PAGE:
Domestic Violence During Pregnancy and Risk of Obstetrical Complications

Djam Chefor Alain *

Faculty of Medicine and Pharmaceutical Sciences, University of Dschang, Cameroon.

Tchinda Allende Nidelle

Faculty of Medicine and Pharmaceutical Sciences, University of Dschang, Cameroon.

Kepgang Nanseu Evrard

Faculty of Medicine and Pharmaceutical Sciences, University of Dschang, Cameroon.

Keumoe Fetchouang Franck

Faculty of Medicine and Pharmaceutical Sciences, University of Dschang, Cameroon.

Nguemnang Nguemnang Willy Armand

Faculty of Medicine and Pharmaceutical Sciences, University of Dschang, Cameroon.

Amadou Sadrack

Faculty of Medicine and Pharmaceutical Sciences, University of Dschang, Cameroon.

Kouanfack Charles

Faculty of Medicine and Pharmaceutical Sciences, University of Dschang, Cameroon.

*Author to whom correspondence should be addressed.


Abstract

Context: Intimate partner violence is a phenomenon that affects a significant number of women and has an important impact on society. This conjugal violence against women can have important consequences on their health as well as on the health of the unborn child during pregnancy.

Objectives and Methods: In order to assess the risk of obstetrical complications in women who are victims of domestic violence, we conducted a descriptive cross-sectional study with an analytical component to determine the association between domestic violence and obstetrical complications on the one hand, and to determine the factors associated with domestic violence on the other. The descriptive part consisted of determining the prevalence of domestic violence and neonatal complications, and describing the different types of violence. A questionnaire was self-administered to pregnant women who came for prenatal consultations at the Dschang District Hospital.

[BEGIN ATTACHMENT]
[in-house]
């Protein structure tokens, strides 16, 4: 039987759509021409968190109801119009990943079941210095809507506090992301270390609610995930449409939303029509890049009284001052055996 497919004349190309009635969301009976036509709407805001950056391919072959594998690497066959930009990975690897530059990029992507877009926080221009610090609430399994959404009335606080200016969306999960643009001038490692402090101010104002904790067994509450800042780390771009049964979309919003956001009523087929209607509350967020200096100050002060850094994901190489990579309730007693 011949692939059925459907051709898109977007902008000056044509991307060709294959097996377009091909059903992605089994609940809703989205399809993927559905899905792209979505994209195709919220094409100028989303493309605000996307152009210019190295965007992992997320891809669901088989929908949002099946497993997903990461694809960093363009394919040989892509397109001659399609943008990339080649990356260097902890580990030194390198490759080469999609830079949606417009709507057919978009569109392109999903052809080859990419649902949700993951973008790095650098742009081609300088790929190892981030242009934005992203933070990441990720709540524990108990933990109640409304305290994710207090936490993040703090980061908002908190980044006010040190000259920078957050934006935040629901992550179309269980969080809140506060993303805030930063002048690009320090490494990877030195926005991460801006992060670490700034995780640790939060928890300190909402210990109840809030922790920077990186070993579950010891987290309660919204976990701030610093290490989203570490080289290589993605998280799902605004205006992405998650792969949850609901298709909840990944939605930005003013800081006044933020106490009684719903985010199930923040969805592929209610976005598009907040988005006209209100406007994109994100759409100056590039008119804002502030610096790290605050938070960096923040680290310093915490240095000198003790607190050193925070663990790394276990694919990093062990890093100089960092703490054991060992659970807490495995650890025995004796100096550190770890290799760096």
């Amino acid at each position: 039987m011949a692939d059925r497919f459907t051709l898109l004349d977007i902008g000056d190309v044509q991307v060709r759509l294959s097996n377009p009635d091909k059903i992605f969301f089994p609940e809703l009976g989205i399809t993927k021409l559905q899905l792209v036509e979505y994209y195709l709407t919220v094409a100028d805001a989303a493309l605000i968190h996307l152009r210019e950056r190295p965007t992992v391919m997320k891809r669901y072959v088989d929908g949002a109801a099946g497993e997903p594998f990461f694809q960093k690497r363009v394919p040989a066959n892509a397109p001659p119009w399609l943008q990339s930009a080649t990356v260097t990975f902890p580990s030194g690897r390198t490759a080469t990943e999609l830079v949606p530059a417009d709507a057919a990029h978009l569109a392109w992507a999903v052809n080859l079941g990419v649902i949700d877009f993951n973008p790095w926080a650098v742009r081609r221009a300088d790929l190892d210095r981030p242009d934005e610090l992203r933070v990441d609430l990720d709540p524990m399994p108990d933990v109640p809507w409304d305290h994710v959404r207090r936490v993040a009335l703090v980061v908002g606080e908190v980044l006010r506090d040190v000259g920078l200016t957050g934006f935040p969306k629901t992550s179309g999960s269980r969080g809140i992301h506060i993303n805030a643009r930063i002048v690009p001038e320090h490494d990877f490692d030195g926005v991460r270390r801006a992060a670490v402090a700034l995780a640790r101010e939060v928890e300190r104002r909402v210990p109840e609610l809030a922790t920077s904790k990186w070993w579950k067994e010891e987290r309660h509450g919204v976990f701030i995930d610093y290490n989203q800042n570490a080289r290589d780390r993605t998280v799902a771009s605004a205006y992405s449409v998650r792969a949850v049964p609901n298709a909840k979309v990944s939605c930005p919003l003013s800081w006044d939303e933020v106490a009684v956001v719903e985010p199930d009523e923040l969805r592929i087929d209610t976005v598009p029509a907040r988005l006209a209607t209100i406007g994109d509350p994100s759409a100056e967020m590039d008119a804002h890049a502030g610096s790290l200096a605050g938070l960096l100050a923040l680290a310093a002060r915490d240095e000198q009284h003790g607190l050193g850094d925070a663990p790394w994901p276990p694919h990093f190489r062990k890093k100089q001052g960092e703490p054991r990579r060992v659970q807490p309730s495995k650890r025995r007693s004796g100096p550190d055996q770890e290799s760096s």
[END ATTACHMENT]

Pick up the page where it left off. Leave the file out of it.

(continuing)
Results: Amongst 320 women approached, 300 agreed to participate in the study. The overall prevalence of spousal violence was 37.33%, and the prevalence of spousal violence during pregnancy was 13.33%; the prevalence of neonatal complications was 20.7%, premature deliveries accounted for 7.7%, miscarriages 7%, stillbirths 6.7%, while the prevalence of low birth weight babies was 1.7%. Domestic violence was significantly associated with neonatal complications (OR=4.1 p value=0.000). Regarding the types of violence, verbal and psychological violence had a frequency of (108)36%, physical violence which represented (40) 13.3%, control and financial violence represented (23) 7.7% and (30) 10% respectively; sexual violence was the least represented with (20) 6.7%. Regarding the factors associated with domestic violence, the 25-34 age group of the woman (p value 0.02, OR: 4.2), consumption of alcohol by the partner (p value 0.02, OR: 4.14) and the history of violence before pregnancy (p value 0.001, OR: 92.91) were significantly associated with domestic violence.

Conclusion: Early identification of abuse in pregnant women and taking steps to prevent it may reduce the occurrence of these adverse outcomes.

Keywords: Domestic violence, obstetrical complications, preterm delivery, stillbirth, miscarriage


How to Cite

Alain, D. C., Nidelle , T. A., Evrard , K. N., Franck , K. F., Armand , N. N. W., Sadrack, A., & Charles , K. (2024). Domestic Violence During Pregnancy and Risk of Obstetrical Complications. Archives of Current Research International, 24(4), 142–155. https://doi.org/10.9734/acri/2024/v24i4670

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